Joe is an inspiring teacher with years of experience (it shows!) and has produced a number of beautiful books, a couple of which I own. It is not difficult to be inspired by what Joe shows over the weekend I could happily attend another of his workshops.

The other book workshop I attended was here in Glasgow at DAD’s Bookbinders where I spent a day learning about coptic binding. They have other courses, which aren’t photography specific, but will allow me to develop my skills further and only involves a 10 minute subway ride.

I haven’t progressed my own bookmaking at home as much as I would have liked to but I have been jotting down ideas which I hope to develop and work on in the future.


In the past couple of years I have started submitting some work to open art exhibitions in Glasgow and this year I was delighted to have work accepted to both the Royal Scottish Academy’s open exhibition in Edinburgh and Paisley Art Institute’s Open Exhibitions.

I have found it a tremendous experience submitting ones work, getting through the first stage and then handing in the framed piece for the second selection stage not knowing if it will be hung in the exhibition. When the notification comes through that it has been chosen it’s a great feeling, particularly when my work could be on display beside a painting that is for sale for £20,000… as actually happened!

In Print

I was both delighted and humbled to have had a photograph I took in the Faroe Islands selected for the cover of the Outdoor Photographer of the Year Portfolio III book at the start of the year.

And it was nice to follow that up with Fotospeed selecting a shot from the Lofoten Islands for the cover of their 2018 product brochure.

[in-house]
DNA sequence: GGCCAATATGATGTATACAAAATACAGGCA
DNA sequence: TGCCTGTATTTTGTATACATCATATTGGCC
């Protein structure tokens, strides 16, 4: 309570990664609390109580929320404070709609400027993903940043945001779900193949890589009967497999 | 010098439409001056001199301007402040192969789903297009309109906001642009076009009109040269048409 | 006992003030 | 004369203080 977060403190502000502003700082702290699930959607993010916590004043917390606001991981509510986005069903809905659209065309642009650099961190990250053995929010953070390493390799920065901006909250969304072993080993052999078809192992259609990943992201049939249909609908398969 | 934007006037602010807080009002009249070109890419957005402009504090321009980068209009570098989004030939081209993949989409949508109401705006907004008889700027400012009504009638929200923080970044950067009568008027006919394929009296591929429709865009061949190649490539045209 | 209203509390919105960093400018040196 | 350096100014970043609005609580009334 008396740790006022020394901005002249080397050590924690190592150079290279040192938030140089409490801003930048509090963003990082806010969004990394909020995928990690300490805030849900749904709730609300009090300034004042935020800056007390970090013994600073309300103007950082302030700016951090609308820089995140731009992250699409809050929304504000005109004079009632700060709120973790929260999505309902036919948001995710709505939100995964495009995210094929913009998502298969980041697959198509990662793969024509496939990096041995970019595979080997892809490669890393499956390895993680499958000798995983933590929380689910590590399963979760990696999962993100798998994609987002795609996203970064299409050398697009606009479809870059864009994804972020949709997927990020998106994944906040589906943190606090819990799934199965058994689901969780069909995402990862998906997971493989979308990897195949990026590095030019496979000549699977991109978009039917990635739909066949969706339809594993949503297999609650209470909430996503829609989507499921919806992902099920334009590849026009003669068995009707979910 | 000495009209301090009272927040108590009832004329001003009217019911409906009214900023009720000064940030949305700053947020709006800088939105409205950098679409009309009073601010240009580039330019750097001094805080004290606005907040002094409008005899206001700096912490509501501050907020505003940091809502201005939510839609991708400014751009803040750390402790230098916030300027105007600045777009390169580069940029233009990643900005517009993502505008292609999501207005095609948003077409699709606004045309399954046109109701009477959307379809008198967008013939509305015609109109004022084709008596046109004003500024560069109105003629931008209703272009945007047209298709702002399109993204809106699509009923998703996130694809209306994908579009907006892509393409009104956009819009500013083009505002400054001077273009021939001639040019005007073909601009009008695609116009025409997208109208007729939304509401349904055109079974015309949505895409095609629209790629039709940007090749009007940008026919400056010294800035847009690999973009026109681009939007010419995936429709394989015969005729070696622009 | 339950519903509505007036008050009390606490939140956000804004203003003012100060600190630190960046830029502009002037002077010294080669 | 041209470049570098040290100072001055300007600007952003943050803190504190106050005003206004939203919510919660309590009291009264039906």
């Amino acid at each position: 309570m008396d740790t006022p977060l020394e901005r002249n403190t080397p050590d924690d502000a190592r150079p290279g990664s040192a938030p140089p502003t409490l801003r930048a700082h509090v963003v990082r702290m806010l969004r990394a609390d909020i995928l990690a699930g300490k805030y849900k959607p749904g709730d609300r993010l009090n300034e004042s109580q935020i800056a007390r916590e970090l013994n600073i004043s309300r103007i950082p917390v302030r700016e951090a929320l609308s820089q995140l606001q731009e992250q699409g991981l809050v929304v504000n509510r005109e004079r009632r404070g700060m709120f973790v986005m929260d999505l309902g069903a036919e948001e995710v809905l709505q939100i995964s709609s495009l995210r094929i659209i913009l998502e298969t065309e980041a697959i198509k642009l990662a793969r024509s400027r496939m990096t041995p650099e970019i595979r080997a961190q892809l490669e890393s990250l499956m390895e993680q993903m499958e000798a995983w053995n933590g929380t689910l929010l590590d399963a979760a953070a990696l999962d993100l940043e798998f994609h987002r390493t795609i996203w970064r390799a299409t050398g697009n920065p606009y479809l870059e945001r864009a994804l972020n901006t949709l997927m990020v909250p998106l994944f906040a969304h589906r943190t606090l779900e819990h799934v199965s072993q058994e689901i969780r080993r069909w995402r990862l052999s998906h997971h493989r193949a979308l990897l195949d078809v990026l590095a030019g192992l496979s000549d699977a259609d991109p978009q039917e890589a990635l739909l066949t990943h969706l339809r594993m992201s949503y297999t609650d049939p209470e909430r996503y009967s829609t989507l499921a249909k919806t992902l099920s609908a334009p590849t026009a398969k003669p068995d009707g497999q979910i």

I ended the year being interviewed for Outdoor Photography magazines ‘In The Spotlight’ feature which whilst a touch nerve-wracking it was a thoroughly enjoyable experience and great to see the finished article in print.

Having my work in print, nevermind being interviewed about my photography, was never something I sought nor did I ever consider it likely to happen. However, it’s these little things that give some reassurance that I have taken a couple of good shots over the years.

Similar Minds

It’s great to get together with like minded people and talk photography.

This year I managed to make onLandscape’s Meeting of Minds conference which is not only a great opportunity to hear from a range of photographers from across the world but also the chance to catch up with photography friends and meet some new faces who I only know through their twitter handles.

Unfortunately due to a clash of dates I was unable to make either of the #Connected events but I hope to make this and other events in the future.


This is what matters - if I didn’t enjoy getting up early, hunting out new locations, being frustrated by weather but eager to get back for a second attempt then photography wouldn’t be the same and I would most likely try my hand at something else.

Thankfully though that isn’t the case and I’m looking forward to seeing what 2019 brings.

ArticlesEuan Ross